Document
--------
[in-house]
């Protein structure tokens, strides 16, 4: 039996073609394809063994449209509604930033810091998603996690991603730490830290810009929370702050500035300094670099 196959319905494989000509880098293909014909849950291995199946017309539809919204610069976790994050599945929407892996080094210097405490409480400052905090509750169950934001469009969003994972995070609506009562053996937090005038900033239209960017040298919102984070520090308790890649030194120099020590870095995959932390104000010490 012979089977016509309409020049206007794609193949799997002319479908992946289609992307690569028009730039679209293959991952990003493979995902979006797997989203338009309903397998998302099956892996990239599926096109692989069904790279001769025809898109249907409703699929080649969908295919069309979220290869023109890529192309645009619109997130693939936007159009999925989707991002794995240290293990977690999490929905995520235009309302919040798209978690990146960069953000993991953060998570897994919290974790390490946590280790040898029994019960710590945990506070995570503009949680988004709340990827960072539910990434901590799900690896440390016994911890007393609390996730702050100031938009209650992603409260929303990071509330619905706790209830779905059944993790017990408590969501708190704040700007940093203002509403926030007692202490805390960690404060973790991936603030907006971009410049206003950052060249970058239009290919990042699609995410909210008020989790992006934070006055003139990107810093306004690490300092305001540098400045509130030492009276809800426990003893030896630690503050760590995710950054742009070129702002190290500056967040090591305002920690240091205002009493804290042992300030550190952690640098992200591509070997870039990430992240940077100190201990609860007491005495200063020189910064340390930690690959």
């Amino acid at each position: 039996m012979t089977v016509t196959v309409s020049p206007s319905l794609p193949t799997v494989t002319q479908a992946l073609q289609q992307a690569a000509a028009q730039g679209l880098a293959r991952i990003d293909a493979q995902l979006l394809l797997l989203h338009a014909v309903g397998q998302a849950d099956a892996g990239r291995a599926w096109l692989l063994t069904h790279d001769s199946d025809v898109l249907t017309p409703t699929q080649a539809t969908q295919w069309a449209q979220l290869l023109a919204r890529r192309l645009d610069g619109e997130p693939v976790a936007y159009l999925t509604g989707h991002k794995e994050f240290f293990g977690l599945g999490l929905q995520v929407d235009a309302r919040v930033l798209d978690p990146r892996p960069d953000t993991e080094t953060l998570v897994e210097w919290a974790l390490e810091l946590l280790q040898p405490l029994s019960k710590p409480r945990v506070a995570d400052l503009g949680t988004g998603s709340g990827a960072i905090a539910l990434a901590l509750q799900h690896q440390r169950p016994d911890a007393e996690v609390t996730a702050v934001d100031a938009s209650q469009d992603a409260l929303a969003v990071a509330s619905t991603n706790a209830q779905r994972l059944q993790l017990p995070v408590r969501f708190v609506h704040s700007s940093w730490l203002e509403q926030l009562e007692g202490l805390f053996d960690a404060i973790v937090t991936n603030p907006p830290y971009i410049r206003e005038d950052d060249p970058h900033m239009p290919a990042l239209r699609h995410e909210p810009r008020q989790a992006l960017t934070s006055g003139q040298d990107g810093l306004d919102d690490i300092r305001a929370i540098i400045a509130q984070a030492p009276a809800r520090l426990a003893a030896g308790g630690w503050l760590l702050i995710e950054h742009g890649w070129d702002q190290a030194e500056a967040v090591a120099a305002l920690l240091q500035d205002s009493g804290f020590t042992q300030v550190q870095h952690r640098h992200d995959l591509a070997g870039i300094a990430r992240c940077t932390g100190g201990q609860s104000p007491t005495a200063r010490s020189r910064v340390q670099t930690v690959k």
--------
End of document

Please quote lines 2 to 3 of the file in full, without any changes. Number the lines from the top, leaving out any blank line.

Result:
């Protein structure tokens, strides 16, 4: 039996073609394809063994449209509604930033810091998603996690991603730490830290810009929370702050500035300094670099 196959319905494989000509880098293909014909849950291995199946017309539809919204610069976790994050599945929407892996080094210097405490409480400052905090509750169950934001469009969003994972995070609506009562053996937090005038900033239209960017040298919102984070520090308790890649030194120099020590870095995959932390104000010490 012979089977016509309409020049206007794609193949799997002319479908992946289609992307690569028009730039679209293959991952990003493979995902979006797997989203338009309903397998998302099956892996990239599926096109692989069904790279001769025809898109249907409703699929080649969908295919069309979220290869023109890529192309645009619109997130693939936007159009999925989707991002794995240290293990977690999490929905995520235009309302919040798209978690990146960069953000993991953060998570897994919290974790390490946590280790040898029994019960710590945990506070995570503009949680988004709340990827960072539910990434901590799900690896440390016994911890007393609390996730702050100031938009209650992603409260929303990071509330619905706790209830779905059944993790017990408590969501708190704040700007940093203002509403926030007692202490805390960690404060973790991936603030907006971009410049206003950052060249970058239009290919990042699609995410909210008020989790992006934070006055003139990107810093306004690490300092305001540098400045509130030492009276809800426990003893030896630690503050760590995710950054742009070129702002190290500056967040090591305002920690240091205002009493804290042992300030550190952690640098992200591509070997870039990430992240940077100190201990609860007491005495200063020189910064340390930690690959």
């Amino acid at each position: 039996m012979t089977v016509t196959v309409s020049p206007s319905l794609p193949t799997v494989t002319q479908a992946l073609q289609q992307a690569a000509a028009q730039g679209l880098a293959r991952i990003d293909a493979q995902l979006l394809l797997l989203h338009a014909v309903g397998q998302a849950d099956a892996g990239r291995a599926w096109l692989l063994t069904h790279d001769s199946d025809v898109l249907t017309p409703t699929q080649a539809t969908q295919w069309a449209q979220l290869l023109a919204r890529r192309l645009d610069g619109e997130p693939v976790a936007y159009l999925t509604g989707h991002k794995e994050f240290f293990g977690l599945g999490l929905q995520v929407d235009a309302r919040v930033l798209d978690p990146r892996p960069d953000t993991e080094t953060l998570v897994e210097w919290a974790l390490e810091l946590l280790q040898p405490l029994s019960k710590p409480r945990v506070a995570d400052l503009g949680t988004g998603s709340g990827a960072i905090a539910l990434a901590l509750q799900h690896q440390r169950p016994d911890a007393e996690v609390t996730a702050v934001d100031a938009s209650q469009d992603a409260l929303a969003v990071a509330s619905t991603n706790a209830q779905r994972l059944q993790l017990p995070v408590r969501f708190v609506h704040s700007s940093w730490l203002e509403q926030l009562e007692g202490l805390f053996d960690a404060i973790v937090t991936n603030p907006p830290y971009i410049r206003e005038d950052d060249p970058h900033m239009p290919a990042l239209r699609h995410e909210p810009r008020q989790a992006l960017t934070s006055g003139q040298d990107g810093l306004d919102d690490i300092r305001a929370i540098i400045a509130q984070a030492p009276a809800r520090l426990a003893a030896g308790g630690w503050l760590l702050i995710e950054h742009g890649w070129d702002q190290a030194e500056a967040v090591a120099a305002l920690l240091q500035d205002s009493g804290f020590t042992q300030v550190q870095h952690r640098h992200d995959l591509a070997g870039i300094a990430r992240c940077t932390g100190g201990q609860s104000p007491t005495a200063r010490s020189r910064v340390q670099t930690v690959k």